Grief … most would define it as the feeling of loss – usually something that happens in our mind and body when something we hold ever so close to ourselves is lost. It happened to a bunch of us, one more time that we ever wanted to experience &/or remember, last year during the Copper Country Church League Softball championship games. We were the winners of the winners bracket and our arch nemesis had to beat us twice to win the championship. And beat us they did – twice – with painstakingly narrow margins to send us home, in grief, to say the least; and in turn, to deal with many stages of dealing with such grief.
As is common, our first reaction to this grief was shock [& denial] – we couldn’t believe that we had lost both games with very uncharacteristic all round performance, given how good we thought we were. Shock, being the natural anesthesia, did its part in protecting most of us from immediate pain [with some help from breweries & bars downtown]. But no sooner did shock and anger subside began a long and difficult period of pain and mourning – discussions often revolving around would have, could have and should haves. Pain showed no signs of relief as we heard the news about what our team’s pitcher and dear friend started going through. Returning a majority of the team from its 2009 edition, it wouldn’t be an overstatement to claim that the grief and the pain that life had sent our way brought us together, helped us stay closer and focused through out the 2010 season.
Regular season, like it had been in many a recent years, was a formality. We stayed undefeated through 12 games to win the regular season. Then again, we had won the regular season quite a few times before but winning the playoffs, for some reason, had always been a step [or two] too far away.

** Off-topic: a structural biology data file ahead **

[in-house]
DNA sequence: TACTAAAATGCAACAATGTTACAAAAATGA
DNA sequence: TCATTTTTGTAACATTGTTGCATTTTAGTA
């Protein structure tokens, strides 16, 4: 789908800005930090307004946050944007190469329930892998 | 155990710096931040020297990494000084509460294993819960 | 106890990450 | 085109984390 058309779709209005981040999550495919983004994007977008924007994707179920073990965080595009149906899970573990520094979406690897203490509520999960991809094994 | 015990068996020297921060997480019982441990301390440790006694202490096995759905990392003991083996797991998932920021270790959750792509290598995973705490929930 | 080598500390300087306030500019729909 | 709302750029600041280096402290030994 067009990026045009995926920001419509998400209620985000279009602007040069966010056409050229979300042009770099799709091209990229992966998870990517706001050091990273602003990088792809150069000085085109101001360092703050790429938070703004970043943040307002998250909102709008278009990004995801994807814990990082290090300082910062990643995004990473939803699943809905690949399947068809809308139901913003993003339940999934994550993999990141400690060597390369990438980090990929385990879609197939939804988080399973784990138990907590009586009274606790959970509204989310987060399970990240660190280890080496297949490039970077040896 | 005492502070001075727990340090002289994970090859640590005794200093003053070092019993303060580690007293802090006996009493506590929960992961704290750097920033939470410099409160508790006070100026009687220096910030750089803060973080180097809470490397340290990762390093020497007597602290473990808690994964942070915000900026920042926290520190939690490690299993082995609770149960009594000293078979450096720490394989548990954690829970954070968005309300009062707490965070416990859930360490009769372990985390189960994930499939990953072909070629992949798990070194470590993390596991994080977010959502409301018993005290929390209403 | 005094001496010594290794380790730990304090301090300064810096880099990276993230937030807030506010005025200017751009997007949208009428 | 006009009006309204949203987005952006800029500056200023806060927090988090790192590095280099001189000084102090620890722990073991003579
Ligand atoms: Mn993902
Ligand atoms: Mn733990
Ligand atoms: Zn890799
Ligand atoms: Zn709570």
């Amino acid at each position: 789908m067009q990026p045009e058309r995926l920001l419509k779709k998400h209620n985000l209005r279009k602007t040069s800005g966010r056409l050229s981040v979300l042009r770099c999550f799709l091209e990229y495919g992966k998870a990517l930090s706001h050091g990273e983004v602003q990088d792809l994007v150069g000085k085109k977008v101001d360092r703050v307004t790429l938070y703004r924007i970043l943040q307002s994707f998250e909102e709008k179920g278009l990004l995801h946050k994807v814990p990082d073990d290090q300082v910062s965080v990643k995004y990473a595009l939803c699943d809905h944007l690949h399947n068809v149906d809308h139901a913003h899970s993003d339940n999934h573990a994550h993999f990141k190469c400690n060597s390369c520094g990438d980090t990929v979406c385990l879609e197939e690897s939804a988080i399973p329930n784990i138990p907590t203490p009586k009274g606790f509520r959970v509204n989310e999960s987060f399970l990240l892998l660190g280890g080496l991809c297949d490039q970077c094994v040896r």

We beat the teams that we were expected to beat through much of play offs, including our arch nemesis to decide the winner of winners’ bracket – by doing pretty much everything right which we hadn’t in previous occasions. To their credit, they won the losers’ bracket and made it to the title game(s). Lo and behold, we did pretty much everything wrong and not taking anything away from them, they did every little thing right. And the result, a demoralizing 19-2 defeat. Bad side of this result was that that’s the worst we had ever played all season long. And the good side? We couldn’t play any worse.
So began the second [and final] game of the 2010 Church League – the ball took an odd bounce here and there, for either teams; the score swung like a not so simple pendulum and the lead changed teams, just like the weather in the UP. May be the good Lord wasn’t in the mood to call it a day and so, the game went extra innings with score tied at 9 apiece. An out, an intentional walk and a base hit saw our team have a runner in scoring position. With day light going down and heavens opening up with a few sprinkles, it was our rookie, Michael Rittenour, that jacked a warning track hit to bring the winning run home and bring home the team’s first ever championship.
Relatively wilder party ensued – Gatorade dumped on our manager, pie in the face for Michael, and phone calls to let our beloved members of the team, now staying elsewhere &/or that couldn’t play, know of the result. As many championship teams as I have ever been part of, this one meant [and still does] a whole lot more and extremely satisfying – for, the team as a whole came together to win it not just for ourselves, but for those that were once part of it and for one, that couldn’t play more.
To think that it was our destiny to win it all this season, would be a grave mistake – for, the same destiny – dressed up as our arch nemesis – kicked our you-know-whats in the first game. And for once, in 15 or so years for many of them and 6 for me, that we won’t have to worry about would have, could have and should haves; we won’t have to look at each other and hang our heads down – at least, not until we begin 2011 season.